The past day's crop of films has ranged from moderately interesting to guilty pleasure.
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Over halfway through the fest and I"m vowing to subsist after I get home on seaweed and brown rice. There are only so many lobster mini tacos and BLT's made with Dungeness crab a critic can consume. These delicacies were on offer at a Vanity Fair party for "Tanner Hall," a boarding school, girls-gone-wild opus from Tatiana von Furstenberg (daughter of D) and Francesca Gregorini. For Graydon Carter, Canadian native son, they actually shut down a whole stretch of Cumberland Street so the guests could proceed unhassled to their event. At the party none of the guests I spoke to had actually seen the film, which seems more the rule around here than the exception.

I also can't help feeling that some of the screen fare has been less compelling than the closing rounds of the U.S. Open, with cussing' Serena and the mighty forehand that brought down Roger. Nor have many towering works been in evidence -- though I'm excepting from this judgment Michael Haneke's Cannes win, The White Ribbon, and other auteurist films that I plan to see in New York.

Instead, the past day's crop of films has ranged from moderately interesting to guilty pleasure. In the first group Ricky Gervais's The Invention of Lying mines a rich comic vein, yet loses traction with a puerile romantic entanglement. Gervais posits a parallel world in Anytown USA where everyone tells the truth. Even the signs are candid, as in A Cheap Motel for Intercourse with Near Stranger. But in a genius-like flash, chubby loser Mark Bellison (Gervais) discovers he can turn his love life and career around by fibbing. This extends to his job as a screenwriter at Lecture Films, which conceives cinema as a talking head delivering a history lesson. Mark amusingly creates the first contemporary screenplay, a gallimaufry about the 13th century and the Great Ninja War.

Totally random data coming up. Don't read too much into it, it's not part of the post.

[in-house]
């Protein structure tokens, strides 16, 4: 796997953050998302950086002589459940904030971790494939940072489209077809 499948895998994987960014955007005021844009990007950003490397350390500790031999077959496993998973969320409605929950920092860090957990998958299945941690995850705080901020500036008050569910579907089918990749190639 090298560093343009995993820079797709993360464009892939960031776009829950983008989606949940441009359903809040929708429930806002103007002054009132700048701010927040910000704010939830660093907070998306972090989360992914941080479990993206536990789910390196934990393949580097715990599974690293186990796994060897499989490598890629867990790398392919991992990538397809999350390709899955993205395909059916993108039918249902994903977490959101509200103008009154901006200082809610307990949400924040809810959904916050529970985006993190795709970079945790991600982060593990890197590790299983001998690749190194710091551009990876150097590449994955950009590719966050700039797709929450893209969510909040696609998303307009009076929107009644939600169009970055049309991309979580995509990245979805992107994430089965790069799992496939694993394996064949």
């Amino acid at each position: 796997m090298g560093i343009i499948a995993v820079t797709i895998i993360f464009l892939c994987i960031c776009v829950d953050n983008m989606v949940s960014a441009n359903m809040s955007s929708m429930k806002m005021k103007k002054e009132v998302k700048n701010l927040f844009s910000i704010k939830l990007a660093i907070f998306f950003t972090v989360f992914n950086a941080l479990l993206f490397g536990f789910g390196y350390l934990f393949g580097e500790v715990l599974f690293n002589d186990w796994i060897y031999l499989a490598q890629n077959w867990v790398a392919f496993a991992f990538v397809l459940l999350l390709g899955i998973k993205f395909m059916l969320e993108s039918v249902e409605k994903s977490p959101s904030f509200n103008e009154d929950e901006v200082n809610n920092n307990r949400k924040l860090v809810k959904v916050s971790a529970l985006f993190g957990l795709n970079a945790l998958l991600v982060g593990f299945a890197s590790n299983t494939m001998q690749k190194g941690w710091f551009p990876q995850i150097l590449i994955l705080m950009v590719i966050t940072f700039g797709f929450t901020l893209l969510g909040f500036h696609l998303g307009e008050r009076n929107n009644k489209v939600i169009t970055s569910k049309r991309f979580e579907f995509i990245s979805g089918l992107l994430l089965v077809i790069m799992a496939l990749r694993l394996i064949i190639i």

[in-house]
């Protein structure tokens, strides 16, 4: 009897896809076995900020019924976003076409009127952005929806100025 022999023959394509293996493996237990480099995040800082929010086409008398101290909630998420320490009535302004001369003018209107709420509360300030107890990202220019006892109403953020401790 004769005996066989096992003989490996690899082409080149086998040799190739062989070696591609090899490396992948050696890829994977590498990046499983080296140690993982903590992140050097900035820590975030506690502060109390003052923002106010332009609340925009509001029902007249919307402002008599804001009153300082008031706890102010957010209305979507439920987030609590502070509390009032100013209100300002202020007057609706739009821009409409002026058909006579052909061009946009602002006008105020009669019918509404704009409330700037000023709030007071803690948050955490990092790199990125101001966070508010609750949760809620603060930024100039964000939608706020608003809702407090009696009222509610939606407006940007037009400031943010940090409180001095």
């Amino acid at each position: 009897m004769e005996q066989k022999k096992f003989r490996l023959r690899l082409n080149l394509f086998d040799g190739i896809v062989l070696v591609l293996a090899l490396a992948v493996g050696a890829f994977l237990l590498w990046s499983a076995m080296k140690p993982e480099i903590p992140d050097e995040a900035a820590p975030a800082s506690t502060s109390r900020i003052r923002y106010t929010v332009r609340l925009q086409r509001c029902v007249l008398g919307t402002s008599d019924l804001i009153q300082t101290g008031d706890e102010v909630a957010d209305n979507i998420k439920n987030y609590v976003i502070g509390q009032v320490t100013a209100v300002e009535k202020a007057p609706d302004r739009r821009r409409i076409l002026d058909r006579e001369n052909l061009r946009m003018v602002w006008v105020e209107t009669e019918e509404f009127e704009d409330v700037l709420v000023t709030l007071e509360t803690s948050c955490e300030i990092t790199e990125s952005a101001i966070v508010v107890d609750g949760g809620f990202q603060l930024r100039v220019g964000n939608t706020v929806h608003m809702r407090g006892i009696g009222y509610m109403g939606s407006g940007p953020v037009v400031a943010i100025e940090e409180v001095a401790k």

In Invention Gervais makes provocative points about hypocrisy as the glue of society, taking aim at the American propensity to blather the truth and let it all hang out. He won't win any plaudits from organized religion when Mark invents the the promise of an afterlife to console his dying mother, reading to a crowd of followers his revelations from the "man in the sky" from tablets composed of Pizza Hut boxes.

Trouble is, Mark's designs on Jennifer Garner mark a reversion to formulaic romcom. And I simply don't get the point, by the way, of actors like Garner. She's from Ingenue Central, acting-challenged, and could spend her time more productively just being Mrs. Ben. In general, all the American actresses in this year's TIFF lineup resemble generic perfect fembots, and you long for such signs of life as a little sag, bag, or wrinkle.

In the category of guilty pleasure count Oliver Parker's Dorian Gray -- though colleagues stumbled from the screening declaring it a dog. Parker has confected a rather literal adaptation of Oscar Wilde's famous novel about innocent young Dorian (Ben Barnes), who sells his soul to retain his youth and beauty. But a portrait of Dorian painted by an artist who desires his dishy model reflects the true putrefaction of Dorian's soul.

I enjoyed the tone of Gothic horror, set at the outset during the credits with putrefying letters and continued with miasmas swirling through the dark city and glittering dens of vice. I also seriously coveted the genteelly tattered English rugs gracing Dorian's mansion. As Henry, Dorian's instructor in corruption, Colin Firth has a ball with Wilde's famous epigrams ("The only way to get rid of temptation is to yield to it" and the like). But the CGI version of the monstrous portrait, complete with ghastly larvae spilling from the eyeballs, is cheesy and laughable -- nor can it compete with Wilde's verbal equivalent. The orgy scenes are not only silly -- male directors always manage to make this stuff a turnoff; maybe Parker should have hired an orgy choreographer. Most damning, Parker never teases out the homosexual subtext in a Victorian tale about love that dare not declare its name; never explores the idea that Henry orchestrates Dorian's corruption as a way of acting out his own desire.

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